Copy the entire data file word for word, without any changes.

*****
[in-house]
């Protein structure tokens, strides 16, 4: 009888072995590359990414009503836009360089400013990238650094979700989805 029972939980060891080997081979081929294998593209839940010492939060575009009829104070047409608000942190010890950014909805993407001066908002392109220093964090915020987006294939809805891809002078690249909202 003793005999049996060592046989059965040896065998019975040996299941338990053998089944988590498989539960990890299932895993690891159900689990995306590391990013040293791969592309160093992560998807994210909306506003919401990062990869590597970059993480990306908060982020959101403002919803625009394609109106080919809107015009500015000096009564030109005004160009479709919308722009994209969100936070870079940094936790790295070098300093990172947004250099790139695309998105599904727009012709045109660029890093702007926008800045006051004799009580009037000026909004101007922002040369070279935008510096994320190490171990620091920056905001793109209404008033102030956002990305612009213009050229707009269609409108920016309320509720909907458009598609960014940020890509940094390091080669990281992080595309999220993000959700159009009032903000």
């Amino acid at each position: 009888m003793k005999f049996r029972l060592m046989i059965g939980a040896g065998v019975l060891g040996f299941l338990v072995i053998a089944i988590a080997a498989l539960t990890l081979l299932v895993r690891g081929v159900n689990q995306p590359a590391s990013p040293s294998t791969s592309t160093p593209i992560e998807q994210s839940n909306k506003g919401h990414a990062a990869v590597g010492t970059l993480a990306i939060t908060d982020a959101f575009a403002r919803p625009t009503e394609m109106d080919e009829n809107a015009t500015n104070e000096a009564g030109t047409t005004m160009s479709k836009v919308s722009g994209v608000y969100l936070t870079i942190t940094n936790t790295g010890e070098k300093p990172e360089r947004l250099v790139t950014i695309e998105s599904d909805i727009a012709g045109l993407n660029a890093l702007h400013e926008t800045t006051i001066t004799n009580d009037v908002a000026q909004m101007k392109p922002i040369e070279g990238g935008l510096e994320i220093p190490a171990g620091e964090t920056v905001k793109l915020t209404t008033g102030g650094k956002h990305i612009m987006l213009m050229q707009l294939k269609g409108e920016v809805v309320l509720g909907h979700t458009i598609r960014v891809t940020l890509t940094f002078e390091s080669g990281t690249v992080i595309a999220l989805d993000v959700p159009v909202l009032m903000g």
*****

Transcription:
[in-house]
């Protein structure tokens, strides 16, 4: 009888072995590359990414009503836009360089400013990238650094979700989805 029972939980060891080997081979081929294998593209839940010492939060575009009829104070047409608000942190010890950014909805993407001066908002392109220093964090915020987006294939809805891809002078690249909202 003793005999049996060592046989059965040896065998019975040996299941338990053998089944988590498989539960990890299932895993690891159900689990995306590391990013040293791969592309160093992560998807994210909306506003919401990062990869590597970059993480990306908060982020959101403002919803625009394609109106080919809107015009500015000096009564030109005004160009479709919308722009994209969100936070870079940094936790790295070098300093990172947004250099790139695309998105599904727009012709045109660029890093702007926008800045006051004799009580009037000026909004101007922002040369070279935008510096994320190490171990620091920056905001793109209404008033102030956002990305612009213009050229707009269609409108920016309320509720909907458009598609960014940020890509940094390091080669990281992080595309999220993000959700159009009032903000």
């Amino acid at each position: 009888m003793k005999f049996r029972l060592m046989i059965g939980a040896g065998v019975l060891g040996f299941l338990v072995i053998a089944i988590a080997a498989l539960t990890l081979l299932v895993r690891g081929v159900n689990q995306p590359a590391s990013p040293s294998t791969s592309t160093p593209i992560e998807q994210s839940n909306k506003g919401h990414a990062a990869v590597g010492t970059l993480a990306i939060t908060d982020a959101f575009a403002r919803p625009t009503e394609m109106d080919e009829n809107a015009t500015n104070e000096a009564g030109t047409t005004m160009s479709k836009v919308s722009g994209v608000y969100l936070t870079i942190t940094n936790t790295g010890e070098k300093p990172e360089r947004l250099v790139t950014i695309e998105s599904d909805i727009a012709g045109l993407n660029a890093l702007h400013e926008t800045t006051i001066t004799n009580d009037v908002a000026q909004m101007k392109p922002i040369e070279g990238g935008l510096e994320i220093p190490a171990g620091e964090t920056v905001k793109l915020t209404t008033g102030g650094k956002h990305i612009m987006l213009m050229q707009l294939k269609g409108e920016v809805v309320l509720g909907h979700t458009i598609r960014v891809t940020l890509t940094f002078e390091s080669g990281t690249v992080i595309a999220l989805d993000v959700p159009v909202l009032m903000g």